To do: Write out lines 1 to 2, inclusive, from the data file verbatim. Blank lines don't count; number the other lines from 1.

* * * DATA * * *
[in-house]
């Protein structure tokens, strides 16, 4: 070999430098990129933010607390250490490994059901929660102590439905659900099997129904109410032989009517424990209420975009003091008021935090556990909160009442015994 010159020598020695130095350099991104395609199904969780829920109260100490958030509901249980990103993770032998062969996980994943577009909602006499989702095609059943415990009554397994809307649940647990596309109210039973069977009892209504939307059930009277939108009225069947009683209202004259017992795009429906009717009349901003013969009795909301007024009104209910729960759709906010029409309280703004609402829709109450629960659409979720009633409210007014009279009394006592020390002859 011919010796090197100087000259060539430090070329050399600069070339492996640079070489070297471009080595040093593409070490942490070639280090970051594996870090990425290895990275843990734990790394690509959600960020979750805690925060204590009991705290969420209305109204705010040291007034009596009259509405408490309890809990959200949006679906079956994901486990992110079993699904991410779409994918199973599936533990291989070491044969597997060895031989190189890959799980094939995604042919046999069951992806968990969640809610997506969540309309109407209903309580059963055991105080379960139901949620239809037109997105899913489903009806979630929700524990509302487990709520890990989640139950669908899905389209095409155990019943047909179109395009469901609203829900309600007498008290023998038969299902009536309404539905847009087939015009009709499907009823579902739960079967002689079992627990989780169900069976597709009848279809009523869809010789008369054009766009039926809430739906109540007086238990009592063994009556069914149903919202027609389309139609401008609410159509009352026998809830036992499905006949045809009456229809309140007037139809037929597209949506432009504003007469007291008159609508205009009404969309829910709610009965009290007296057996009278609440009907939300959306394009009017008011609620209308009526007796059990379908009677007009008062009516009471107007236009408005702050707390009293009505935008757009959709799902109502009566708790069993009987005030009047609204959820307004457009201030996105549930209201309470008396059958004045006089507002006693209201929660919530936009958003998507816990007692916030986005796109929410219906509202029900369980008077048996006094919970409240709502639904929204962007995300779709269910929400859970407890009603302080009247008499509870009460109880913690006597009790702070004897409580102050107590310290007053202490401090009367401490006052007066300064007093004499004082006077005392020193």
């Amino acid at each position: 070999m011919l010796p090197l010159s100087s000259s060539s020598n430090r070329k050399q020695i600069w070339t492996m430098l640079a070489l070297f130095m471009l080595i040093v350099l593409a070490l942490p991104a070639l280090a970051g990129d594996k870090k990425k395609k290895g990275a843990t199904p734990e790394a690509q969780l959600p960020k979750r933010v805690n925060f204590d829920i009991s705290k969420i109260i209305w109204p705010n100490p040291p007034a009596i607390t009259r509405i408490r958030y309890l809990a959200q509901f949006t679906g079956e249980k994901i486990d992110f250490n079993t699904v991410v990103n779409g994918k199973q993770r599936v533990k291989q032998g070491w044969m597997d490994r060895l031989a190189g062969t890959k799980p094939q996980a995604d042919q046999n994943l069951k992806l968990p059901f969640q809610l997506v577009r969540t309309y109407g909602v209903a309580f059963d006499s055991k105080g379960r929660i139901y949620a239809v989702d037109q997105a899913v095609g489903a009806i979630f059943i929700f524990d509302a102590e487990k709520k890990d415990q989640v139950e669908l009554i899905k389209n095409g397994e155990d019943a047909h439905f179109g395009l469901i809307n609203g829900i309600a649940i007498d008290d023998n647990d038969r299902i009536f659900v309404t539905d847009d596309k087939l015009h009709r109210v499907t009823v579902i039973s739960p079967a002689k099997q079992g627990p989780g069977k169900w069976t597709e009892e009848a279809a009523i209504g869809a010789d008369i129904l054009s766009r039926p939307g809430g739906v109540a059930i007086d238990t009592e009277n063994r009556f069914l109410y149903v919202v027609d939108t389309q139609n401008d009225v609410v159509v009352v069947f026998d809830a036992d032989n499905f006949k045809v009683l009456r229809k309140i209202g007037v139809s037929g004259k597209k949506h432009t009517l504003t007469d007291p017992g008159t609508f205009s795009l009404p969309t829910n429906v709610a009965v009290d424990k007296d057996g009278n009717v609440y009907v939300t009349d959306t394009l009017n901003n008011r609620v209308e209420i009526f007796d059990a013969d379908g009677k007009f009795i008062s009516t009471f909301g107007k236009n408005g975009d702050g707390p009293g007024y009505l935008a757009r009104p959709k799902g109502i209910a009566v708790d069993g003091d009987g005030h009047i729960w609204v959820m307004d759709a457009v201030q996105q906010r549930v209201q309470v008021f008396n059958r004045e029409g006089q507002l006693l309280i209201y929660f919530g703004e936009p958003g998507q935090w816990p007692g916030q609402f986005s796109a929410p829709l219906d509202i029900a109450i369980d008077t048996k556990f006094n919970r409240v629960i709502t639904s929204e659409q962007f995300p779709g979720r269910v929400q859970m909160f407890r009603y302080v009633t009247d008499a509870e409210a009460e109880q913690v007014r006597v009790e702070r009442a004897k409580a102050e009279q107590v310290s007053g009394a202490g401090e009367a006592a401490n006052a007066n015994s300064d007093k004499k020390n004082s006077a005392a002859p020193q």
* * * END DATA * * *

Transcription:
[in-house]
């Protein structure tokens, strides 16, 4: 070999430098990129933010607390250490490994059901929660102590439905659900099997129904109410032989009517424990209420975009003091008021935090556990909160009442015994 010159020598020695130095350099991104395609199904969780829920109260100490958030509901249980990103993770032998062969996980994943577009909602006499989702095609059943415990009554397994809307649940647990596309109210039973069977009892209504939307059930009277939108009225069947009683209202004259017992795009429906009717009349901003013969009795909301007024009104209910729960759709906010029409309280703004609402829709109450629960659409979720009633409210007014009279009394006592020390002859 011919010796090197100087000259060539430090070329050399600069070339492996640079070489070297471009080595040093593409070490942490070639280090970051594996870090990425290895990275843990734990790394690509959600960020979750805690925060204590009991705290969420209305109204705010040291007034009596009259509405408490309890809990959200949006679906079956994901486990992110079993699904991410779409994918199973599936533990291989070491044969597997060895031989190189890959799980094939995604042919046999069951992806968990969640809610997506969540309309109407209903309580059963055991105080379960139901949620239809037109997105899913489903009806979630929700524990509302487990709520890990989640139950669908899905389209095409155990019943047909179109395009469901609203829900309600007498008290023998038969299902009536309404539905847009087939015009009709499907009823579902739960079967002689079992627990989780169900069976597709009848279809009523869809010789008369054009766009039926809430739906109540007086238990009592063994009556069914149903919202027609389309139609401008609410159509009352026998809830036992499905006949045809009456229809309140007037139809037929597209949506432009504003007469007291008159609508205009009404969309829910709610009965009290007296057996009278609440009907939300959306394009009017008011609620209308009526007796059990379908009677007009008062009516009471107007236009408005702050707390009293009505935008757009959709799902109502009566708790069993009987005030009047609204959820307004457009201030996105549930209201309470008396059958004045006089507002006693209201929660919530936009958003998507816990007692916030986005796109929410219906509202029900369980008077048996006094919970409240709502639904929204962007995300779709269910929400859970407890009603302080009247008499509870009460109880913690006597009790702070004897409580102050107590310290007053202490401090009367401490006052007066300064007093004499004082006077005392020193």